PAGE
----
Pádraig Harrington whistling a confident tune ahead of tough Ryder Cup task

Captain believes Europe can thrive if they enjoy the experience at Whistling Straits

Ireland’s Pádraig Harrington jumps in the air with the Ryder Cup trophy after Europe’s win in the 2019 Ryder Cup at Celtic Manor. Photograph:  Andy Lyons/Getty Images

Ireland’s Pádraig Harrington jumps in the air with the Ryder Cup trophy after Europe’s win in the 2019 Ryder Cup at Celtic Manor. Photograph: Andy Lyons/Getty Images

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If you were to go by the average world rankings, you’d wonder should Europe bother showing up for next week’s Ryder Cup match against the United States at Whistling Straits.

The USA – with 11 of the top-16 players in the world – has an average world ranking of nine, compared to Europe’s average of 30. It is the largest points differential of recent times between the two teams (the closest was in 2016, where the US averaged 16 to Europe’s 27 in a match won 17-11 by the home team at Hazeltine).

“Clearly, if you want to focus, which we’re not, on the US, they are stronger than us in the world rankings. And, if a computer was deciding the result of this tournament, the Americans would win. But it’s not a computer, there’s more to it than that,” said European captain Pádraig Harrington in rising to the challenge that lays ahead if his team are to successfully defend the trophy won in Paris in 2018.

Harrington, indeed, is seeking to use the underdogs tag as a motivational factor. “I think, at the end of the day, we’re going to be motivated. We always have a point to prove . . . they are clear favourites and they should win on paper. We’ve got to find a way of managing our team and, essentially, I know I’ve got a very, very strong team [who] if they play to their abilities and not above, I think we can do the job.”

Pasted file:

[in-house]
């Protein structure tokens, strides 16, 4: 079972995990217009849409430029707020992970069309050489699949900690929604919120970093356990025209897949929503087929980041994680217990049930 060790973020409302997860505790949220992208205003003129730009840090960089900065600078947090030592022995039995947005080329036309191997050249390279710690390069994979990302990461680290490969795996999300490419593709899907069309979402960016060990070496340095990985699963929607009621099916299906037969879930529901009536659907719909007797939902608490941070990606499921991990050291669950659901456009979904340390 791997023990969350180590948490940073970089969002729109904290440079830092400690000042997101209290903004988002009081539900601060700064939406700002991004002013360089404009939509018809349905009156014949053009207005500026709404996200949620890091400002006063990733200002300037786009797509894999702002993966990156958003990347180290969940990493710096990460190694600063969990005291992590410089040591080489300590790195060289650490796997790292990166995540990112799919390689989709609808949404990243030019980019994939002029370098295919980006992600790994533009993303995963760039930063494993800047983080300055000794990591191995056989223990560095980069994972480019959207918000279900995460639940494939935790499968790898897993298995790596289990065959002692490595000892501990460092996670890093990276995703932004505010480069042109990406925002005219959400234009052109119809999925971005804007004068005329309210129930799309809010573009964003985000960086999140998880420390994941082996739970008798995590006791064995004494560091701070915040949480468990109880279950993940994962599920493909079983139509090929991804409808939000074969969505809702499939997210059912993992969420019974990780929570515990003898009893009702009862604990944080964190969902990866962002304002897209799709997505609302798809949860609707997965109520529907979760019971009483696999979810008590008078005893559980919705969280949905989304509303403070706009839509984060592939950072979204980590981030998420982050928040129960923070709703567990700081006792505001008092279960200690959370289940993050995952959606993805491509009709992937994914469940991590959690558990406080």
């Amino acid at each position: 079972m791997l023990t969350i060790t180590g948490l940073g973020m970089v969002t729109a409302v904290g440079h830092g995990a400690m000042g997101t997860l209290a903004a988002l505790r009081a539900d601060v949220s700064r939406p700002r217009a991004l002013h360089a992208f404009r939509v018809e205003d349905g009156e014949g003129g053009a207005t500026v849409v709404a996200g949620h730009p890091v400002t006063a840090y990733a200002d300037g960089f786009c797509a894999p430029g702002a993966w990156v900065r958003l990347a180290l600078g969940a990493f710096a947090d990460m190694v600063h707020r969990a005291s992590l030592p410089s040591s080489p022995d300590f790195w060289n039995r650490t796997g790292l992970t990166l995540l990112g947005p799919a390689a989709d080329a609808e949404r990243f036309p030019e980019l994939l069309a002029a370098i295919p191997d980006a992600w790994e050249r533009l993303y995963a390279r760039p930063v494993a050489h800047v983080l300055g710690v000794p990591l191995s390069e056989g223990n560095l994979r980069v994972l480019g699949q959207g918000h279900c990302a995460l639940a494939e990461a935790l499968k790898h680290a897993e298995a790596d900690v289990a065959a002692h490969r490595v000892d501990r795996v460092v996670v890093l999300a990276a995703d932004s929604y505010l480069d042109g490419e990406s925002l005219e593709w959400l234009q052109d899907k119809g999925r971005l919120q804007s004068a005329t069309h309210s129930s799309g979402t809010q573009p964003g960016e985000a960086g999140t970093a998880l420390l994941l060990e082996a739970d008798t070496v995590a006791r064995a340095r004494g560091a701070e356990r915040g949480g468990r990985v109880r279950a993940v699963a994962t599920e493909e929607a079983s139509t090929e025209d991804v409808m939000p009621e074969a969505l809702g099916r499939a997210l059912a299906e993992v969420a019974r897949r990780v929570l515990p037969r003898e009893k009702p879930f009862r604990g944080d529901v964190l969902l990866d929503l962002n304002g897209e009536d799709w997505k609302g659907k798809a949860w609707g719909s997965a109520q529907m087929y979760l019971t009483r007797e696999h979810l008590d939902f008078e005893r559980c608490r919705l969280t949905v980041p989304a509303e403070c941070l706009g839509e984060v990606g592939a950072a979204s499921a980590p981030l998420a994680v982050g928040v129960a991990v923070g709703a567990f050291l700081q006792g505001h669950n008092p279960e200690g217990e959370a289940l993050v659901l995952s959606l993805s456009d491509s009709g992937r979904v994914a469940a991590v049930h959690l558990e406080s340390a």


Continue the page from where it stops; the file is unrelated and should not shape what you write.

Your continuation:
Deferred for a year due to the impact of the Covid pandemic, Harrington – and what he described as a “very balanced team” – get around to seeking to win on American soil for only the fifth time in this 43rd edition of the match: Europe’s wins came in 1987 (Muirfield Village), 1995 (Oak Hill), 2004 (Oakland Hills) and most recently in 2012 (the so-called Miracle at Medinah).

This latest match is further complicated by the fact that on-site European support is likely to be limited, given the restrictions on golf fans travelling from Europe to the United States. However, Harrington is hopeful that a large number of the Irish and European diaspora living Stateside will have managed to get their hands on tickets to at least ensure a presence at the rural course in Kohler, Wisconsin.

Europe’s Ryder Cup captain Pádraig Harrington poses with the Ryder Cup trophy. Photograph: Andrew Redington/Getty Images
Europe’s Ryder Cup captain Pádraig Harrington poses with the Ryder Cup trophy. Photograph: Andrew Redington/Getty Images

“It’s similar to the Solheim Cup, not a lot of people can get visas to go so there won’t be a lot of European-based fans there. But I’m hoping that, like at the World Cup, the stands will be full of Irish people, full of Europeans. How they get their tickets, I don’t know?

“Somehow I’m of the belief that there will be a substantial European support coming from people who are already [living] in the United States. So, we’ll wait and see,” said the Dubliner, the third Irishman – following Paul McGinley (2012) and Darren Clarke (2016) in four Ryder Cups – to hold the captaincy.

Harrington, who played in six Ryder Cups and acted as vice-captain in three matches, has a long link with the match and has confirmed that it is his intention to play all 12 members of his team in next Friday’s opening day’s play, which features a morning session of foursomes and an afternoon session of fourballs.

“It would be incredibly strange for everybody not to play the first day. So yes, my intention is everybody plays the first day. I think that is standard practice now . . . it would only not happen if there was extraordinary circumstances,” explained Harrington of his intent that all 12 players would give their competitive juices flowing on day one.

And the bottom line, trying to win, is achieved by actually enjoying the experience: “I want my players to have a great week and to enjoy it. Maybe I’m biased. I played my best when I enjoyed it. Maybe that’s the bit I’m trying to impose on them. Ultimately I want to win, of course. To get there, let’s try and reduce any stress than I can for the players,” said Harrington.

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